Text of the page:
Aaleyah J. Joe - Mary Baldwin College
Co-Author(s): Komal Vig and Cleon Barnett, Alabama State University, Montgomery, AL
Recent strides in the use of nanoparticles for biological application in living tissue have called for the need to develop a quantification method for in-situ biological analysis. Laser induced breakdown spectroscopy (LIBS) serves as a potential solution due to its advantageous properties including versatile sampling and straightforward operation. Through short laser pulses, LIBS creates a plasma on the sample surface which yields critical elemental information. In the present work, we utilize LIBS as an analytical technique for the quantification and detection of gold nanoparticles in standard solutions and incubated in Human epithelial type 2 (HEp-2) cells. To perform these experiments, we used a Neodymium Yttrium Aluminum Garnet (Nd:YAG) laser operating at the 266 nm, 532 nm and 1064 nm excitation wavelength over a range of energies. The 267 nm (Au I) wavelength is used for the analysis of the gold nanoparticles. In this experiment, six different concentrations of Au nanoparticles (20 nm) ranging from 0.05 µg/µL to 0.001 µg/ µL were prepared and deposited onto Silicon substrates. Our results show calibration plots with r-squared values as high as .97. Regarding the cells, seven concentrations ranging from 1.50 µg/µL to 0.03 µg/µL of Au nanoparticles were incubated with the HEp-2 cells and then deposited onto the pure Silicon substrates. At this particular emission line, 267 nm, we observed r-squared values ranging from .88 to .92. Our results are promising, but further research should be conducted to examine the numerous parameters involved with obtaining results over the plasma lifetime.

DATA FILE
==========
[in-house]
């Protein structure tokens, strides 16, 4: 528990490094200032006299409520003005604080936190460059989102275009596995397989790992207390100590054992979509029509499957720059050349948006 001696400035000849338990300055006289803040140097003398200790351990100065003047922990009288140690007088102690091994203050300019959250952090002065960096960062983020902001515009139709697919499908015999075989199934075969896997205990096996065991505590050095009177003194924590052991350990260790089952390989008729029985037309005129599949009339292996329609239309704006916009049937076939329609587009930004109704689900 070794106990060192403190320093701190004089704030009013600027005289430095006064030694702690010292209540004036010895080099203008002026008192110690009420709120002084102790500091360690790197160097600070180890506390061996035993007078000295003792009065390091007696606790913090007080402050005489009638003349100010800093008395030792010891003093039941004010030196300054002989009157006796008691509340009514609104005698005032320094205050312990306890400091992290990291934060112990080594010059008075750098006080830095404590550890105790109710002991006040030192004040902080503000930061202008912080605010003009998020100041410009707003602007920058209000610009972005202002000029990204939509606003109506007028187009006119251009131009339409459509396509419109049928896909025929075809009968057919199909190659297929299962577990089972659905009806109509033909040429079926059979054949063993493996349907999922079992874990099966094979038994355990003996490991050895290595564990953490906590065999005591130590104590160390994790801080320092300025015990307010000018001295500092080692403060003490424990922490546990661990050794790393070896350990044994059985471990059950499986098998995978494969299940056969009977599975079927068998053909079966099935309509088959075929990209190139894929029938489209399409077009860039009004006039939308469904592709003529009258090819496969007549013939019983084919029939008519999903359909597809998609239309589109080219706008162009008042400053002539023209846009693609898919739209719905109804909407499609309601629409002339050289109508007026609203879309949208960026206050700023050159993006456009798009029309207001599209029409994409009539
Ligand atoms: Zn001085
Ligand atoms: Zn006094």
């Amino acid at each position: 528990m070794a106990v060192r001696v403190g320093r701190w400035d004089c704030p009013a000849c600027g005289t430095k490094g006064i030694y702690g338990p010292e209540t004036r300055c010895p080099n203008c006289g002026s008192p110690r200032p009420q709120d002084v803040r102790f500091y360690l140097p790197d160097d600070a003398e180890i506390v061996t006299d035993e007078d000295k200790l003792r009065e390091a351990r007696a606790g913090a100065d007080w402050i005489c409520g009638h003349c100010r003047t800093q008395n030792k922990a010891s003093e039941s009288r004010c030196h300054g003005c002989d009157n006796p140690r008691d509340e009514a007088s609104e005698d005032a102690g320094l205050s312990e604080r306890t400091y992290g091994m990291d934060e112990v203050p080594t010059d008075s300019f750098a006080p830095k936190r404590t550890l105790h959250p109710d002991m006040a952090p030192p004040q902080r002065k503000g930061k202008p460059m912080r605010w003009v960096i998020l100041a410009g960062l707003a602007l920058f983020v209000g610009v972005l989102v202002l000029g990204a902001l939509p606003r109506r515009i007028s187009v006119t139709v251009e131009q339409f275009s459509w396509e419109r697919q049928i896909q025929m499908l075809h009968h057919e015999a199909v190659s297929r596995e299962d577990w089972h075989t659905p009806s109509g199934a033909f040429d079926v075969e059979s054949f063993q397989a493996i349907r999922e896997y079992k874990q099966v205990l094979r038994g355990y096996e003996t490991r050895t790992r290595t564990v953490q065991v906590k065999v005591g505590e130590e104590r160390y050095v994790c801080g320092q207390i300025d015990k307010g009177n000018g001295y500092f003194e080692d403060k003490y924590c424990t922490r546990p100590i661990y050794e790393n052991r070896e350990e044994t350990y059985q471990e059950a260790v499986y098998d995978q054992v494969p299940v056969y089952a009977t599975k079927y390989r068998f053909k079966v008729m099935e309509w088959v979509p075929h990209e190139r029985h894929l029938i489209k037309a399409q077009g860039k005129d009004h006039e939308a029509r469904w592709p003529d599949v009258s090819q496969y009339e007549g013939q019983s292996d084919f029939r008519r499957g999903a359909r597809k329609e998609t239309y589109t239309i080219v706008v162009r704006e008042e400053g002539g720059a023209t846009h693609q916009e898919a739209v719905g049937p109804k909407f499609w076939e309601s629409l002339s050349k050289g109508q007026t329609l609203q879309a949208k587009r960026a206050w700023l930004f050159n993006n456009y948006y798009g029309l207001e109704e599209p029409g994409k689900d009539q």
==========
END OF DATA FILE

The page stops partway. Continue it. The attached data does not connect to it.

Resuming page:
Funder Acknowledgement(s): This work was supported by NSFREU (DBI-1358923) to Dr. Komal Vig (PI) and by NSFCREST (HRD1241701) to Dr. Shree S. Singh (PI).
Faculty Advisor: Komal Vig,